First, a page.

Female Brain review Whitney Cummings Toby KebbellYear: 2018
Director(s): Whitney Cummings
Writer(s): Whitney Cummings, Louann Brizendine, Neal Brennan
Region of Origin: USA

Rating: n/a
Digital, Color, 98 mins

Synopsis: What makes a woman swipe right for Mr. Wrong? Sofía Vergara and Whitney Cummings star in this fresh, witty look at the science behind our romantic missteps. (Source)

At a time when outdated gender stereotypes are burning to the ground, the rom-coms of yesteryear are dead – and it’s for the better. For her ambitious directorial debut, all-star writer and comedienne Whitney Cummings addresses this fact in the best way. Pulling from Louann Brizendine’s neuropsychological book of the same name, The Female Brain studies romance through science and wit, twisting preconceptions to celebrate differences that make opposites attract. Though the film doesn’t completely reinvent the wheel, it’s still a smart, entertaining plea for equality, positing that traits formally seen as weaknesses are actually strengths. With its stellar ensemble cast and a myriad of annotated stories that riotously provoke, Cummings’ film is as fascinating as it is fun.

The film is framed around a neuroscientist named Julia (Whitney Cummings). Consumed by her work and running from a past she can’t avoid, Julia’s a cynic who’s knowledge of the male and female brain has made her jaded. From here, the film jumps around, rendering Julia’s biochemical studies with a series of three couples, each of whom are at completely different points in their relationships. Zoe (Cecily Strong) and Greg (Blake Griffin) are newlyweds still figuring things out as they struggle with two high-pressure careers. Lisa (Sofia Vergara) and Steven (Deon Cole) are an older couple set in their ways, desperate to find a way to make their relationship feel new again. Lastly, Lexi (Lucy Punch) and boyfriend Adam (James Marsden) have hit a rough patch and find themselves at a crossroads. As these stories contrast and collide thematically, Julia finds herself conflicted by a new subject named Kevin, (Toby Kebbell) who challenges to undo everything she’s ever believed about men and women.

Cummings’ film is a winner because of how it juggles fascinating infotainment (revealing on-screen graphics and written commentary) with a subversion of shop-worn tropes. By leaning into what we expect from the genre and then critiquing it with an analytical eye, we’re forced to reevaluate what thought we knew. The results feel fresh and sharp, blending screwball vignettes with a feminist slant that couldn’t be more timely. The contrasting structure also does well to keep things diverse, shifting as each couple tries to solve their romantic woes. In this way, the film forms a playful battle between the sexes, digging deep into the gulf between men and women without ever getting stale. It’s a testament to Cummings and co-scripter Neal Brennan that they’re able to pack so much within a brisk runtime. By the time it all ends, the pieces of an incalculable puzzle fit into a satisfying portrait that shines a light into why our differences aren’t only bizarre and mysterious, but necessary.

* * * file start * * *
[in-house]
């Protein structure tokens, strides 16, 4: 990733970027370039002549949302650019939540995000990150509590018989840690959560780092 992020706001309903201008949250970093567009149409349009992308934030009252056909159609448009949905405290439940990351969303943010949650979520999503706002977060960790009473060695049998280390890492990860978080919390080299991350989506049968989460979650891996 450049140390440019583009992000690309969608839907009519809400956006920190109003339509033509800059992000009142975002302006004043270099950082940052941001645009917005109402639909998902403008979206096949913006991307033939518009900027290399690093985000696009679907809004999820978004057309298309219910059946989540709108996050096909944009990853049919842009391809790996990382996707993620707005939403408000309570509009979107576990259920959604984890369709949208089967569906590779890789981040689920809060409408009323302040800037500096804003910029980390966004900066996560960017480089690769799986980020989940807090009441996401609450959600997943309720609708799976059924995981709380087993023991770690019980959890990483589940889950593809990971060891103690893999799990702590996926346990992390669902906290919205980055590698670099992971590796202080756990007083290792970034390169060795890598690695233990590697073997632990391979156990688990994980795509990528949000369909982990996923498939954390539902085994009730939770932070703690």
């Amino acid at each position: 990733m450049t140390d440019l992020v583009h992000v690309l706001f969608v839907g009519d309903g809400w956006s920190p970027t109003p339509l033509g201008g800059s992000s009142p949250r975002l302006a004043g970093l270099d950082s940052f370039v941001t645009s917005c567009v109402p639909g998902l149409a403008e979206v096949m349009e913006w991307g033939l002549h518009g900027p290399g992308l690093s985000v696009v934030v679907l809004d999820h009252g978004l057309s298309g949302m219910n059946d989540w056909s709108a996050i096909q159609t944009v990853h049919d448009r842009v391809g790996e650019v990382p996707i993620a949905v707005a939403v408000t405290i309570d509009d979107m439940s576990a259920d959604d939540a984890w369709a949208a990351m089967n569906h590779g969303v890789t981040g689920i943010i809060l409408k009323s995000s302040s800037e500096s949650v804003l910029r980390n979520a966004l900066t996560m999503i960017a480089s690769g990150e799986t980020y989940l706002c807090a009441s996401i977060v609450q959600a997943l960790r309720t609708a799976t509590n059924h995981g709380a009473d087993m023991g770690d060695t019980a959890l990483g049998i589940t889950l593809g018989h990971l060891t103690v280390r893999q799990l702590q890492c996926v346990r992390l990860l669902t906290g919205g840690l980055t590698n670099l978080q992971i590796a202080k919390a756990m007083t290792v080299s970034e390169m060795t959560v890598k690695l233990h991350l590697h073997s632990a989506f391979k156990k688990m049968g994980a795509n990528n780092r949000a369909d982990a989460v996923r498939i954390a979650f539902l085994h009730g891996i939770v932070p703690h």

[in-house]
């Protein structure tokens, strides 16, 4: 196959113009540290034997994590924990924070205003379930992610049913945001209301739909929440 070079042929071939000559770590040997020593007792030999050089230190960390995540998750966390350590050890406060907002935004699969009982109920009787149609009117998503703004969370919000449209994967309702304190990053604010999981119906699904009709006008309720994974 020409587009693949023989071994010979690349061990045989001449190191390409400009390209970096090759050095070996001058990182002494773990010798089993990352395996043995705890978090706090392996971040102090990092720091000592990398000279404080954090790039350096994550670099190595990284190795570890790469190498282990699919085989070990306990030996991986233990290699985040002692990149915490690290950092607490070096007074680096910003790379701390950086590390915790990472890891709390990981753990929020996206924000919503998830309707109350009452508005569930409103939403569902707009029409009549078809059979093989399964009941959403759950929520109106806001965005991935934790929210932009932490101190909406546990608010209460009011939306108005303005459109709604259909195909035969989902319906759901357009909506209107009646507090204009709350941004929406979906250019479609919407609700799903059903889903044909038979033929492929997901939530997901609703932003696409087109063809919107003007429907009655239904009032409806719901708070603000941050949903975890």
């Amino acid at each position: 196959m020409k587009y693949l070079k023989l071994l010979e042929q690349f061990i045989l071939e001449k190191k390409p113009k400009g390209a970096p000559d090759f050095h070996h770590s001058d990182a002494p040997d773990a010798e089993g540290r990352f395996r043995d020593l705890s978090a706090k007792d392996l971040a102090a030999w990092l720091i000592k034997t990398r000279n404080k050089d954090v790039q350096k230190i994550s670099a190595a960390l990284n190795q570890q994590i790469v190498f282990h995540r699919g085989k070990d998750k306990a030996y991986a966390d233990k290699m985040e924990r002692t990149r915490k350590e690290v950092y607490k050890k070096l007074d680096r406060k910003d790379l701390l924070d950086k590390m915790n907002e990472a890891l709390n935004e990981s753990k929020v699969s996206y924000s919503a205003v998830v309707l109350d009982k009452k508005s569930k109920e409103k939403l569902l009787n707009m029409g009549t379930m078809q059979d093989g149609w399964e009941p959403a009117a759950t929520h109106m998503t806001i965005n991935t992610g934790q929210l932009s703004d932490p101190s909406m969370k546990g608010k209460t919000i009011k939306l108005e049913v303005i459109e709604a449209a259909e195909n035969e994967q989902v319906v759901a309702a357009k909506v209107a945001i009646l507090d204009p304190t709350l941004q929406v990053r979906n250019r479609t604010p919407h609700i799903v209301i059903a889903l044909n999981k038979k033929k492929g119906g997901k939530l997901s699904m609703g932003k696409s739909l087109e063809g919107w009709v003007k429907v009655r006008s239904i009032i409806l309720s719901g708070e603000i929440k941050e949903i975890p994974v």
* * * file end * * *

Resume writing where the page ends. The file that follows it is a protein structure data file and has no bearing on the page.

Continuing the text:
Female Brain review Cecily Strong Blake GriffinThough the film’s unique premise is fascinating enough on its own, Cummings and crew are also a joy to watch. Headlining the entire thing, Cummings’ Julia is smart and headstrong, with humor coming through straight, dry, delivery. There’s a weariness that shines through because of what Julia’s been through, but as layers are peeled back and revealed, she becomes a multi-faceted character. The rest of the ensemble pulls their weight as well. The most outrageous and funny of the couplings, is Cecily Strong and Blake Griffin’s Zoe and Greg. The pair are the most charming of the bunch, giving the film its madcap appeal without losing the humanity beneath. Lucy Punch and James Marsden’s Lexi and Adam are a nice contrast to Sofia Vergara and Deon Cole’s Lisa and Steven, playing characters at the opposite end of the age and relationship spectrum. Beanie Feldstein is also quite the scene-stealer as pill-popping, overmedicated Abby. Feldstein gives Cummings a lot to bounce off of, and the two together are a knockout.

The Female Brain is great dissection of societal norms, putting science alongside impulse to find out where masculinity and femininity overlap. When all is said and done, the film is a sobering reminder that both men and women have their hangups, and that it’s time to stop looking at the latter’s as weaker, just different. All in all, Cummings’ directorial debut is loaded with purpose and smarts, signaling not just a needed change to the genre, but also in the way that we’ve conditioned ourselves to think about love, sex and each other.

SG